"The vast majority of the world's books, music, films, television and art, you will never see."
The author of this post that I read in, uh, April (!) posits that the world's books, music, films, television, and art do not have to be navigated like a collective black hole, but rather as a gorgeous but terrifyingly tall mountain range. (This is my metaphor. But you should read her essay anyway).
You have a choice. Cull it. Or surrender.
Culling is the choosing you do for yourself. It's the sorting of what's worth your time and what's not worth your time. It's saying, "I deem Keeping Up With The Kardashians a poor use of my time, and therefore, I choose not to watch it."
Surrender, on the other hand, is the realization that you do not have time for everything that would be worth the time you invested in it if you had the time, and that this fact doesn't have to threaten your sense that you are well-read.
And I agree with her: it's a sad and beautiful fact that you can't do it all. Sad and Beautiful, even--like a film or book or song title. Or like this, which I just found because I wanted to know if a film or book or song actually was titled "Sad and Beautiful."
But, really, I don't have time for Sparklehorse. I know ought to. But locating, downloading, and digesting this album from 2006 also means I'll have to find the old old stuff, and the recent new stuff. Or does it?
I like to claim that I surrender. I know it's the only way to true peace. It's the mindful way. It's the way you want to be when you are in line and the grocery is packed like ants swarming a dropped potato chip or when you are replaying a conversation from 7.5 months ago for the 415.5th time in your head.
But I know that what I do most of the time is cull. Because that's the easy way, while surrendering is not the easy way. Here, I'll do it now. I don't pay attention to
- Any video games that aren't in a console built before 1982
- Vampire stuff
- Contemporary country music
- That "Friday" girl
- Cake (the band)
- Kardashians, Housewives, and Jens (Aniston, Garner, -lo, etc.)
- Philip Glass
- Plays by Sarah Ruhl
- DIY crafting
- Buffy the Vampire Slayer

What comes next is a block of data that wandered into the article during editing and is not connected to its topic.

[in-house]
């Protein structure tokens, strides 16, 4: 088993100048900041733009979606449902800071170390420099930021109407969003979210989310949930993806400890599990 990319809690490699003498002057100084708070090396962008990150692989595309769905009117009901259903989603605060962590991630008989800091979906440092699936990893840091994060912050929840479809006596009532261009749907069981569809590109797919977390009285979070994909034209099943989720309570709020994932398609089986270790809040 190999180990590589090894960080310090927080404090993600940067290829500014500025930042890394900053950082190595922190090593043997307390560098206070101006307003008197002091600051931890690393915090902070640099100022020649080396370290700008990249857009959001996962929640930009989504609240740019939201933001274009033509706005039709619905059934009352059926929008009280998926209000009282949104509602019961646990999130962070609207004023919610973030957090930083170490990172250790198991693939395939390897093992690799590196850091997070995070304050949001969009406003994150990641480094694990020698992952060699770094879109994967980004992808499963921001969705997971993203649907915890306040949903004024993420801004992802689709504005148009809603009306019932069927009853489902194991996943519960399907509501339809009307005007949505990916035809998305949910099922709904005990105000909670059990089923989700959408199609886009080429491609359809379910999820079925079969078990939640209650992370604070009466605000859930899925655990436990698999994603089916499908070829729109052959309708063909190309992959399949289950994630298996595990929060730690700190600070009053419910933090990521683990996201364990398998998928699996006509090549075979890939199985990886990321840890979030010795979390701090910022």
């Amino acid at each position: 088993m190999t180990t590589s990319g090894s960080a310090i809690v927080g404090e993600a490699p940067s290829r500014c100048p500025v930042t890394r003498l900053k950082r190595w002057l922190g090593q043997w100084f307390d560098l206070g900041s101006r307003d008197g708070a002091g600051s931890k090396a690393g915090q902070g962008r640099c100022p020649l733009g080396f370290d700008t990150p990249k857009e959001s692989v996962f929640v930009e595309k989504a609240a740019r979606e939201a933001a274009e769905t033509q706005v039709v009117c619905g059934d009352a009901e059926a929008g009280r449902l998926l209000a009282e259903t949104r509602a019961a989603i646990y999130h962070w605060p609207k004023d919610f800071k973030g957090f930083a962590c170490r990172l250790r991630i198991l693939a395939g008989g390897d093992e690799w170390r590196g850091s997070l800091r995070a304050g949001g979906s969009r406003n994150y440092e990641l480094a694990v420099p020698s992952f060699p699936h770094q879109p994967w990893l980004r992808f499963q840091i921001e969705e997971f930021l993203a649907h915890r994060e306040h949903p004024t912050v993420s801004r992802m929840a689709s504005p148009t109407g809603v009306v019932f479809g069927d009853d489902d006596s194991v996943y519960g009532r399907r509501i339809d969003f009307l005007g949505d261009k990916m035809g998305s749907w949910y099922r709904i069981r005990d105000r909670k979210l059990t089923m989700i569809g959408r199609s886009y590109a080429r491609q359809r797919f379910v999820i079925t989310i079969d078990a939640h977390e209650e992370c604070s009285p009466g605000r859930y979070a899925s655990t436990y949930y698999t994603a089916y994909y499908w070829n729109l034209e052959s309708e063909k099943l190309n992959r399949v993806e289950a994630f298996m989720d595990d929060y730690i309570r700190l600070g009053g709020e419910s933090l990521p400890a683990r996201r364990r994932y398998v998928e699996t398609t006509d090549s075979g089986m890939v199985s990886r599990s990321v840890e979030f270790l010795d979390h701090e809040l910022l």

- Shoes with heels over 3" high
- Belle and Sebastian
- Charles Dickens
- Comic books
- Darren Aronofsky
- Superhero movies made from comic books
- Reality television competitions
- Cooking shows
But then...I remember when I discovered Ghost in the Machine. Was it one of those Saturday afternoon trips to Madison from Milwaukee in order to be someplace else for at least a few hours when you are too in your twenties to afford a real vacation? Skulk around State Street, go to Urban Outfitters and feel poor, go to the Plaza and drink a couple of beers and feel rich? I think it was. My friend popped in Ghost in the Machine on the way. "Spirits in the Material World," duh, "Everything She Does is Magic," yes, okay. Then..."Demolition Man"..."J'Aurais Toujour Faim de Toi"..."Too Much Information..." what the WHAT? Why didn't I have this music coursing through my cells before now?
Well, then I did. And it was good.
I think the world puts in front of your eyes/brain/ face what it is you need to see. And, often, when you need to see it--whether engineered by friends, a DJ, Facebook, or the karma of 'pod Shuffle.
But there's a third action here, consume. When you're not surrendering, or culling, you're consuming. Chomp chomp chomp. I could greedily eat up music, theatre, more music, and good television and movies all day long, but I think eventually I'd feel the mileage. I'd want to look at tree, or see something in a cloud and maybe write a sentence about that. OH! Maybe I'd see a woman in the cloud, and I'd make a character from the woman, and some dialogue from the character, and a sketch from the dialogue...
How can I hear anything amid the noise and haste, like that Desiderata poem says, of others' creative factory output? I need to put something out on my own pallet on my own loading dock.
It's all choice, a choice to leave something in, turn away, or do. Seriously, every moment is about what you choose--or, more often, what you choose to be surrender to, whether it's Requiem for a Dream, cooking bœuf bourguignon, Ghost in the Machine, opening a fresh document to allow your thoughts to repose. Choosing, actually, your thoughts themselves.